But, as we all know coming fresh off the holidays where many of us have spent time interacting with extended and blended families - anytime someone new joins the family they bring with them fresh eyes. They ask questions and make comments about our longstanding traditions, often in the nicest most genuine way possible. But no matter how kind their intent, these new members of the community have a way of unsettling the way things have always been.


King Herod did not need or want fresh eyes up in his house, thank you very much. He liked things exactly as they were. He had all the power and comfort anyone could ask for and those who upheld his rule were taken care of. So why would he - or they - want anything to change?

But everything did change that night Jesus was born. A light came into the world and for some people that light meant hope and promise and for others, like Herod, that light was a fire that posed threat and invoked fear.

Now none of us wants to think of ourselves as a Herod. We don’t want to be the evil one in the story who’s out to get Jesus. Who’s so stuck in his ways he won’t give up just a shred of his privilege to acknowledge that the world is in need of a big change. We don’t even want to be the one in the story so stuck in our ways that we’re still cutting the ends off a ham two generations later even though we have no idea why.

No, we want to join the caravan of the wisemen and hop on a camel and make the journey to the manger with gifts for Jesus. We want to be the ones in the story who follow faithfully and offer our very best and most valuable things to God without hesitation. We want to be the ones who will not question when the light of the star appears to us and compels us to follow.

But if we were to imagine for a moment, very honestly, whether or not the birth of Christ would have delighted or startled us… Let’s just pretend. Present you are an established member of a community - someone with an education, a career, a comfortable bank account. You have been able to put a roof over your family’s head and secure a path that leads to a decent life.

And maybe there are things about your job you don’t love. And maybe at times you even question whether or not they are just, fair, or align exactly with your values. But this is your life and you only have so much control. And things are pretty good and your people are taken care of and maybe there’s even a little extra to go around. You can take a vacation. You can buy presents at holidays.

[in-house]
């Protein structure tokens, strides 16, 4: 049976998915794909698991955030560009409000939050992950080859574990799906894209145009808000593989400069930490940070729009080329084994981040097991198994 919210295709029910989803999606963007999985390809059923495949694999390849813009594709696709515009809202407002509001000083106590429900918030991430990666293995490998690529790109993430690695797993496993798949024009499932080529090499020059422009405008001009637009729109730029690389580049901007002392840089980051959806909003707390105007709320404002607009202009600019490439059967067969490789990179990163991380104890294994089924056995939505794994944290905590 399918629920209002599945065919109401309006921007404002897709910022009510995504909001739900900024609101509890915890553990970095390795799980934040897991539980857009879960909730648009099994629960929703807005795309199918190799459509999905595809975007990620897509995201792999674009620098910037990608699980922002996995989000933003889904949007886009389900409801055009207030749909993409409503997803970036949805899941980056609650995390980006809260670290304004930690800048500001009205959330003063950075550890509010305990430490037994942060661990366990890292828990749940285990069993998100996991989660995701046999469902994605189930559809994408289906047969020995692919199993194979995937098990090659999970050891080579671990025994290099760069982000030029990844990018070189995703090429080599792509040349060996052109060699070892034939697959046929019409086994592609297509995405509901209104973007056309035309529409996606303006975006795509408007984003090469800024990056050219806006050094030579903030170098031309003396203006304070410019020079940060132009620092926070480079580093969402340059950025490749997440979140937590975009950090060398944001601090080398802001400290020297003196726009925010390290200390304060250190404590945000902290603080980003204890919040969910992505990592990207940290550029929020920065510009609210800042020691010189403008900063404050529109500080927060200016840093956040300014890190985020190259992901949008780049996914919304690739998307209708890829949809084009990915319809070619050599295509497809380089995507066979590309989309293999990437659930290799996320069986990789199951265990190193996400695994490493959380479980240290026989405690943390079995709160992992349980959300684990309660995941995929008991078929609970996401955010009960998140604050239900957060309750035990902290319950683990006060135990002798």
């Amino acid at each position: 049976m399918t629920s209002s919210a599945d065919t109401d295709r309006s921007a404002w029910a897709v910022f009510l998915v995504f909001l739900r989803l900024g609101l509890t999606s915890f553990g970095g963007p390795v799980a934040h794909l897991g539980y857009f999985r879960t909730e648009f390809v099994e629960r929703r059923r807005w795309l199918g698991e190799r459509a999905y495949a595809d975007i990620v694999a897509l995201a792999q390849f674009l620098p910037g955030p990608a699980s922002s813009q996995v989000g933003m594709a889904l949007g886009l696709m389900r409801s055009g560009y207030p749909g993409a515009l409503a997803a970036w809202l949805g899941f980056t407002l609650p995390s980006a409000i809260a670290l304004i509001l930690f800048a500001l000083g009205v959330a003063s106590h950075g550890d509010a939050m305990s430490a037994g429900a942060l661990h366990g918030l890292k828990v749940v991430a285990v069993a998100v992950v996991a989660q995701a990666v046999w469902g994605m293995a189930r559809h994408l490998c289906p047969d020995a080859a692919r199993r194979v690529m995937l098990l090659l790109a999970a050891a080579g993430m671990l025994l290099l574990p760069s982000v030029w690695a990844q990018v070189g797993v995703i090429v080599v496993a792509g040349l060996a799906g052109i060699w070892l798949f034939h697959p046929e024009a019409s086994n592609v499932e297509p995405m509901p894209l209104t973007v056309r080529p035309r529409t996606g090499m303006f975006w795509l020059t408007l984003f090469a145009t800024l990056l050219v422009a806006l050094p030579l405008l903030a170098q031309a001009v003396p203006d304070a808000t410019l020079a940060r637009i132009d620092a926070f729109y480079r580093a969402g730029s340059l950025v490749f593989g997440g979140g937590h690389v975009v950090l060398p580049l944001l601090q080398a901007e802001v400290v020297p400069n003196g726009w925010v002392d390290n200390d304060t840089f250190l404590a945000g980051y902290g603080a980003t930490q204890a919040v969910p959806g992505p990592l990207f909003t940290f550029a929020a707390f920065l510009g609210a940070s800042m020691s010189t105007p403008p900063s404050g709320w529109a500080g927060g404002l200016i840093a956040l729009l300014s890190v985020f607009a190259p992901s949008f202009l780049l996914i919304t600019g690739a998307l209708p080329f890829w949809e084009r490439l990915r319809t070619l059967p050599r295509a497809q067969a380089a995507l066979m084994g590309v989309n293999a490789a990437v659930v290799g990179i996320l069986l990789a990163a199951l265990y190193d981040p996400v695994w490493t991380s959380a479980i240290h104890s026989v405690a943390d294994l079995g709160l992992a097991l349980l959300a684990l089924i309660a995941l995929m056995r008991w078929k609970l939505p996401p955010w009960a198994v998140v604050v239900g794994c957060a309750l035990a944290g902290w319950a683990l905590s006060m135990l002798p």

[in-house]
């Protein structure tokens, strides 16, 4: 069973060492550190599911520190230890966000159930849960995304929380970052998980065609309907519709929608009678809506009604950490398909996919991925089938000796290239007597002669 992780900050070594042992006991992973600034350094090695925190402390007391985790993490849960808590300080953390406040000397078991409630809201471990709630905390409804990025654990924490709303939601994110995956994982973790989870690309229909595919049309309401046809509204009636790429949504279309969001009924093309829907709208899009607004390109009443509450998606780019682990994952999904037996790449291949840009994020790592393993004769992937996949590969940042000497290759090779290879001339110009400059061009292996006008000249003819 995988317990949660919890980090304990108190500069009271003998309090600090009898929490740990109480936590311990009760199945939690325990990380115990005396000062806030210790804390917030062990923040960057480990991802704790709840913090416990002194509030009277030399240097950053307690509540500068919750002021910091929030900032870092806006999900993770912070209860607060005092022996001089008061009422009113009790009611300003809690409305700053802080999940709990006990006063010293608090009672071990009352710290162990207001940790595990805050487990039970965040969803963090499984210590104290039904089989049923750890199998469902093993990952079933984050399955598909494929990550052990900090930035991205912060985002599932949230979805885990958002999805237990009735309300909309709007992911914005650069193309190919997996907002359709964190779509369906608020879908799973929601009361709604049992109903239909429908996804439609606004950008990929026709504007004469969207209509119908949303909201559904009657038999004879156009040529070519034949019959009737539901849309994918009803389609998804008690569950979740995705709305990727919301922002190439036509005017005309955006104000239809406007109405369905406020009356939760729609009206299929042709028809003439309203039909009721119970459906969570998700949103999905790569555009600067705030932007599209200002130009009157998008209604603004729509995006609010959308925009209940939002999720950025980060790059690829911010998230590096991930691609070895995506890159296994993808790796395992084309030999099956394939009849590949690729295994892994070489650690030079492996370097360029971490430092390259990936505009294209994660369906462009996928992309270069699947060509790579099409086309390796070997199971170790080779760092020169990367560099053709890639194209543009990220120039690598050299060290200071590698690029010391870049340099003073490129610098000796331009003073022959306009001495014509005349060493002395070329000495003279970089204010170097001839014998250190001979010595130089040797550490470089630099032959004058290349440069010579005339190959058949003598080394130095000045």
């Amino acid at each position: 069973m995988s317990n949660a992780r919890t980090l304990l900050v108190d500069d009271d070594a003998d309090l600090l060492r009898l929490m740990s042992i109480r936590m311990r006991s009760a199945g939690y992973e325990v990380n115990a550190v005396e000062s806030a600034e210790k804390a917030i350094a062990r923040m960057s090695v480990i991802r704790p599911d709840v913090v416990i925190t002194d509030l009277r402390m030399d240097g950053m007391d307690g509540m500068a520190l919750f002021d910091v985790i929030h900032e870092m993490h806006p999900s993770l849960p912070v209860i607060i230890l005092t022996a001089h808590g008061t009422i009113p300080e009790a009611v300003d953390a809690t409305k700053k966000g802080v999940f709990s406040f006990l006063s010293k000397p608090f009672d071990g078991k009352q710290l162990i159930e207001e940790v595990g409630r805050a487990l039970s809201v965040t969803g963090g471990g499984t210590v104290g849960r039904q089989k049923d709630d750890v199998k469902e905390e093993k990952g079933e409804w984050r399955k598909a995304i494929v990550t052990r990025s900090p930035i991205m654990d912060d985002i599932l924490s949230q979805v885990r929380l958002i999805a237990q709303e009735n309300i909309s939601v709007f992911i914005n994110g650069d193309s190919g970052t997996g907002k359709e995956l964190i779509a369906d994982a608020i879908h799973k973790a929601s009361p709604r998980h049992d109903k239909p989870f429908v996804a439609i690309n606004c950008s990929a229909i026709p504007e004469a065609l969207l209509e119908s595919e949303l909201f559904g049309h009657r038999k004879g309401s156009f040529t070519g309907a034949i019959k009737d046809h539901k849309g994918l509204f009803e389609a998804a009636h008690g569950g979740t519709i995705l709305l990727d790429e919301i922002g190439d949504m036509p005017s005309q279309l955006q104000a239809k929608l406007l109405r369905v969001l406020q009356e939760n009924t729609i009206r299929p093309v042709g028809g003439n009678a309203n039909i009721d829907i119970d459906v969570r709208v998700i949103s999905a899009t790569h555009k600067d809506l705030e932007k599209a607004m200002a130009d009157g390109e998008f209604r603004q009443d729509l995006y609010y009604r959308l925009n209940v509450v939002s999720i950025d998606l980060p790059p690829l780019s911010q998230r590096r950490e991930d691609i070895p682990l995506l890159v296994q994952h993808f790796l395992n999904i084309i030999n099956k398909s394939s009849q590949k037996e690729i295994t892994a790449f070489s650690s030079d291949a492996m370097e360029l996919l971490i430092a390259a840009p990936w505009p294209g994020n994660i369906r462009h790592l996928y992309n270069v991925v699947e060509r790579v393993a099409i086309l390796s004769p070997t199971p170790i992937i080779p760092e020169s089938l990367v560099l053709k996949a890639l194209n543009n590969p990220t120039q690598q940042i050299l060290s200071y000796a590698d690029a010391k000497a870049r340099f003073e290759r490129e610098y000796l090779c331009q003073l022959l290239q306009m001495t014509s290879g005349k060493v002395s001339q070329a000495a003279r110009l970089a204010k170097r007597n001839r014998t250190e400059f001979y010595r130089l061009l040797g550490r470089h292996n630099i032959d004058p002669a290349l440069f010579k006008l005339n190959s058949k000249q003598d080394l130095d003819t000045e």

And then an outsider comes in - unnamed, from a foreign place, who knows nothing about day to day life in your world. Who doesn’t see that there are rules in place that have been around for a long time and we’ve done just fine. Who doesn’t see how you and your family benefit from the way things are.

And these strangers are determined that everything must change. They look around and say “this old way has got to go” we are about to place our loyalty in this new ruler, who will change everything. Your security, your routines, this life you’ve built and the certainty it brings you, this safety net holding you in place - forget everything you’ve been taught. This new ruler is going to ask you to leave it all behind and follow him, placing you and your family in a precarious situation.

I think you see where I’m headed with this… Are we really that different from those who benefitted from Herod’s reign?


As we head into a new year, perhaps the light of Christ is not a threat to us so much as it is a challenge. Seeing things in a “new light” means looking at the world, and the role we play in it, with fresh eyes and honest hearts. Asking ourselves where we have become comfortable to the point of complacency. Listening to the voices of outsiders who ask us to question things that have always been. Discerning whether our actions are coming from a place of fear and desire for control or a genuine willingness to follow Christ.

The voices of the magi may have sounded threatening to Herod and his followers, but their clear vision of Christ’s light guiding their light made them willing to be brave. Willing to leave what they knew behind and willing to disobey the King desperately clinging to his power.

So perhaps our call this new year is to acknowledge the traces of Herod that remain in us and embrace the wonder, wild spirit of adventure of the magi, to behold the promise still before us, and refuse to give into fear and complacency so that we too might embrace the hope of Christ’s presence in the world and allow it to move us forward in faith.

May it be so. Amen.